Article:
Meda today confirmed it is evaluating the future of its U.S. operations, in response to a news report stating that the Swedish drug developer was exploring the possibility of selling them.
“Business development is a natural part of the business model. This includes amongst others acquisitions, divestments, in-licensing and partnerships. Evaluating the U.S. operations is one project,” Meda said in a statement.
“Meda’s policy is not to comment on these activities,” the company added.
Meda has retained advisers at Rothschild to work on the potential sale process, which may start as early as September, Bloomberg News reported yesterday, citing unnamed sources it described as “people with knowledge of the matter.”
Meda could fetch about $1 billion by selling its U.S. operations to any of several potential buyers, pharma companies interested in growing their respiratory treatment pipelines, according to the report, in which a Rothchild spokeswoman declined comment.
Meda’s U.S. operations include Meda Pharmaceuticals, which is headquartered in Somerset, NJ, with a manufacturing facility in Decatur, IL. The Decatur site has “around 100” employees, the company stated in its 2014 Annual Report.
The company’s U.S. operations also include Meda Consumer Healthcare, which has an office in Atlanta.
Meda has traditionally focused on developing prescription drugs for respiratory and dermatology indications. They include Astelin® (azelastine hydrochloride), an improved nasal-spray formulation of Astelin for allergic and non-allergic rhinitis; and the nasal spray Dymista®, combining azelastine and fluticasone, and approved for seasonal allergic rhinitis in patients ages 6+ in the U.S., as well as seasonal and perennial allergic rhinitis in Europe.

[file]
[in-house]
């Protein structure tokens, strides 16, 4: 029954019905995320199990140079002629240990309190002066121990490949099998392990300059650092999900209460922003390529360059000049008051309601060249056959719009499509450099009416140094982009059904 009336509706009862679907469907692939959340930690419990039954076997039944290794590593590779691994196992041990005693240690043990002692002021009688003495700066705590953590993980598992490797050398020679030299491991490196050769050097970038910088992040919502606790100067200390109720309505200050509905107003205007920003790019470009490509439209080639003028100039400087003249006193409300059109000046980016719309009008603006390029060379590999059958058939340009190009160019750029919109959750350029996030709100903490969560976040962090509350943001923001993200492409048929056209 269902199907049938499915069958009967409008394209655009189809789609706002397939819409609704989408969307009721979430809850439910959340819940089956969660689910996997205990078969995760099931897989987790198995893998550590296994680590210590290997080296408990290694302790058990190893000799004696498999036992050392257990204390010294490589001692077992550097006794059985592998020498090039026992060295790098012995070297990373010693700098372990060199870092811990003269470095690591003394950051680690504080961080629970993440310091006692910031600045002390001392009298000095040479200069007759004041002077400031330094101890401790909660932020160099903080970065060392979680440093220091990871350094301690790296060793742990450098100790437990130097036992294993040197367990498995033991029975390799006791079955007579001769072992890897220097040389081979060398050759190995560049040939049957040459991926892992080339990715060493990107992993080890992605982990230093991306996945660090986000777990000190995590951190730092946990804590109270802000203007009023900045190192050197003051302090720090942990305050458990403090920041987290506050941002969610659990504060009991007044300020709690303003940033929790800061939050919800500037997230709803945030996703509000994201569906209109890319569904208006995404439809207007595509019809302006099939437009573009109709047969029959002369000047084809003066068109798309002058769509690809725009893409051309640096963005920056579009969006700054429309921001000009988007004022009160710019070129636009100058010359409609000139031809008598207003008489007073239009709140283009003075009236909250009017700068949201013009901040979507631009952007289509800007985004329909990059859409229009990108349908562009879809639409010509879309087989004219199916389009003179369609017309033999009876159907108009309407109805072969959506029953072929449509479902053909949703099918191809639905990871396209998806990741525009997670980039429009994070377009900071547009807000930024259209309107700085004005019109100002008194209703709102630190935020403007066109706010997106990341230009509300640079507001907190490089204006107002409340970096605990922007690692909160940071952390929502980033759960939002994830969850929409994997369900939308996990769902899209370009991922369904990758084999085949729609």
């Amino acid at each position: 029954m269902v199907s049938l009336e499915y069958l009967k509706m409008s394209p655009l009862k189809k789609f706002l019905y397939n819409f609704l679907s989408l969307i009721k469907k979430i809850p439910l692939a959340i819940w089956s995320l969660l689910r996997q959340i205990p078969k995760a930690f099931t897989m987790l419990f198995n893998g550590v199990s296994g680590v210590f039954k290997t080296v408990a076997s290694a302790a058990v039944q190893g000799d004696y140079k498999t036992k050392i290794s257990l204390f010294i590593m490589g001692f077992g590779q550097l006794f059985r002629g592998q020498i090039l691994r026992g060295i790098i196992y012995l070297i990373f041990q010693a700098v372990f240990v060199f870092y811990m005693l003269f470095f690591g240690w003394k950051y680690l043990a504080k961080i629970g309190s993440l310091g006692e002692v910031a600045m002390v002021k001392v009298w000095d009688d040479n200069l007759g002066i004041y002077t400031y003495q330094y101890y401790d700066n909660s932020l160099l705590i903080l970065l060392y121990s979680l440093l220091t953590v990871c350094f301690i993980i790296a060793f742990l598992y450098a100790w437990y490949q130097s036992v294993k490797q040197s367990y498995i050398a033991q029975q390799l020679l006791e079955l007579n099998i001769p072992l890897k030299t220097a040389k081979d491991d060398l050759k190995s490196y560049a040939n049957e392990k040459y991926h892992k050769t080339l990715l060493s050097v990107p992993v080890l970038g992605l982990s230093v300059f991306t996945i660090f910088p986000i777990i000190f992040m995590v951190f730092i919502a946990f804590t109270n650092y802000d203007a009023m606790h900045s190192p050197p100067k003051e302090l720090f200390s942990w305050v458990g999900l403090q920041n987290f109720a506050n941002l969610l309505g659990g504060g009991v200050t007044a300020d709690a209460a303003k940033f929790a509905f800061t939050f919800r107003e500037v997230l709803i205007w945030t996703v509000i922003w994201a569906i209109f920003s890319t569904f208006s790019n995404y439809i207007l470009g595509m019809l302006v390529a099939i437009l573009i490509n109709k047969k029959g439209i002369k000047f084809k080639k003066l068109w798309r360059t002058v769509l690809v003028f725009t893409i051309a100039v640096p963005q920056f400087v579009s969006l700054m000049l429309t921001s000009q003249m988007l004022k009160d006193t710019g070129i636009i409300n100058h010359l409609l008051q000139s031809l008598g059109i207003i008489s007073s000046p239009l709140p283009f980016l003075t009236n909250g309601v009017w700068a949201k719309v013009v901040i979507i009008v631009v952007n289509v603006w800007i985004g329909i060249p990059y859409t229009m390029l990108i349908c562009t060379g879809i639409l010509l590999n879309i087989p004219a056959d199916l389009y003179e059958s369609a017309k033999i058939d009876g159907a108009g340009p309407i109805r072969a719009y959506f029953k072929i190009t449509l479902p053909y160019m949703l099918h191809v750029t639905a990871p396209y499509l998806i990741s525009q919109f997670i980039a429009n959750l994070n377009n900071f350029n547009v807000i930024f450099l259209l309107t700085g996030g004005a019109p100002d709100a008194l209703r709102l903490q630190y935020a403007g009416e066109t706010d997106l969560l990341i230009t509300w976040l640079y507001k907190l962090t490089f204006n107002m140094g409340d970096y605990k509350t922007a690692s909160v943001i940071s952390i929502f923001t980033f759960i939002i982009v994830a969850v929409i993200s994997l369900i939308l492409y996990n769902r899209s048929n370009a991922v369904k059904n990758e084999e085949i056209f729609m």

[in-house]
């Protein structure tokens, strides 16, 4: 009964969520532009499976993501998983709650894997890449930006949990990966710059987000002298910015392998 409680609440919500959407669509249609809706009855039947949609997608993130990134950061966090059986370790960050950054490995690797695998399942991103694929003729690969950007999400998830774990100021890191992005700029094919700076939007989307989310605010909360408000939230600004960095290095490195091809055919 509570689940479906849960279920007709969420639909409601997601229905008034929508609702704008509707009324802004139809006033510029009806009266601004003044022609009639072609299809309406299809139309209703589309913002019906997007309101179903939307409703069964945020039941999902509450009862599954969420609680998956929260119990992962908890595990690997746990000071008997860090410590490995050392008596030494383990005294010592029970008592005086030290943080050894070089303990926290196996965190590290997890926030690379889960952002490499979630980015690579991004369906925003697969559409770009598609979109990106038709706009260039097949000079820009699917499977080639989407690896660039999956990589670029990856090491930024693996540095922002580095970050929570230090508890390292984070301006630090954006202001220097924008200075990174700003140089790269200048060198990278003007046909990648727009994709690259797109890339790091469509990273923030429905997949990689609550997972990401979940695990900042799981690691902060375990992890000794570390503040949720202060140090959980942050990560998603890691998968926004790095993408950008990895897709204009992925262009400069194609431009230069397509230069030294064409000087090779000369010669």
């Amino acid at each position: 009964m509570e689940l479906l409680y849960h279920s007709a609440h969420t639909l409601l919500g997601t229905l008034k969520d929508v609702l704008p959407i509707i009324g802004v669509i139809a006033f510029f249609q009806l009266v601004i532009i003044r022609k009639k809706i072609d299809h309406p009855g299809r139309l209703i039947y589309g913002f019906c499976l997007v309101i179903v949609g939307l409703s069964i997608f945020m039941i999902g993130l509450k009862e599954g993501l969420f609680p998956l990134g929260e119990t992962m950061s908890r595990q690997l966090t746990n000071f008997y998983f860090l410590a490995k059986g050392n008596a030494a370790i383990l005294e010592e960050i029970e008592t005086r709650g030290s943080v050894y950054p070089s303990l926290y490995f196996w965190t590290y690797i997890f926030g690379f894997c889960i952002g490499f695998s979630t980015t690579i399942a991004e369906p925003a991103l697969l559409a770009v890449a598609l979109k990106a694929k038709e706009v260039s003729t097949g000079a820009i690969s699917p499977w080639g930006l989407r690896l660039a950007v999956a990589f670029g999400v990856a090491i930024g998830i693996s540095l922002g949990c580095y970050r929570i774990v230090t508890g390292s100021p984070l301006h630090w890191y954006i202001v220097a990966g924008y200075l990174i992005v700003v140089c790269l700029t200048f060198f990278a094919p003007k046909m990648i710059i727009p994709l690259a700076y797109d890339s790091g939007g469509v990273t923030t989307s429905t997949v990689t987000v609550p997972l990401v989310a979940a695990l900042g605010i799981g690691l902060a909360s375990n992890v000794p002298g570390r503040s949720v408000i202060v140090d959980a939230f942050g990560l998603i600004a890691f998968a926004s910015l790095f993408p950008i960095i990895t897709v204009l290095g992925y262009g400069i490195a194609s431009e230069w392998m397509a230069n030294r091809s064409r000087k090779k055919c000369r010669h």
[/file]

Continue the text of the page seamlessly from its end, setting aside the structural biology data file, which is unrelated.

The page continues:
Meda added the inhaled aerosol asthma treatment Aerospan® (flunisolide) to its product offerings in 2013 when it acquired Acton Pharmaceuticals for $135 million cash, debt-free, plus a $10 million payment tied to an unspecified milestone, and royalty-based milestones.
Last year, Meda signaled its interest in growing into a broader global specialty pharma business through acquisitions when it bought Rottapharm¦Madaus for SEK 21.2 billion (about $3.1 billion at the time and about $2.5 billion today).
Meda also moved in 2014 to shrink its U.S. operations by divesting its manufacturing plant in Lakewood, NJ, selling the facility to the contract manufacturer DPT for an undisclosed price. The plant is where Meda’s erectile dysfunction drug Muse® (alprostadil) is produced. At the time of the sale, Meda said it entered into a long-term supply agreement with DPT for Muse, at an “improved cost of goods.”
Earlier this year Meda sold rights to the opioid agonist Onsolis® (fentanyl buccal soluble film, CII) for U.S., Canada, and Mexico to BioDelivery Sciences International (BDSI). The price was undisclosed, though BDSI said Meda will share in the proceeds of any new North American partnership for Onsolis, indicated for management of breakthrough pain in patients with cancer who are 18 years old and older who are already receiving and who are tolerant to opioid therapy for their underlying persistent cancer pain.
“Meda’s focus in the U..S primarily are located on [sic] asthma and allergy,” the company stated in its 2014 annual report.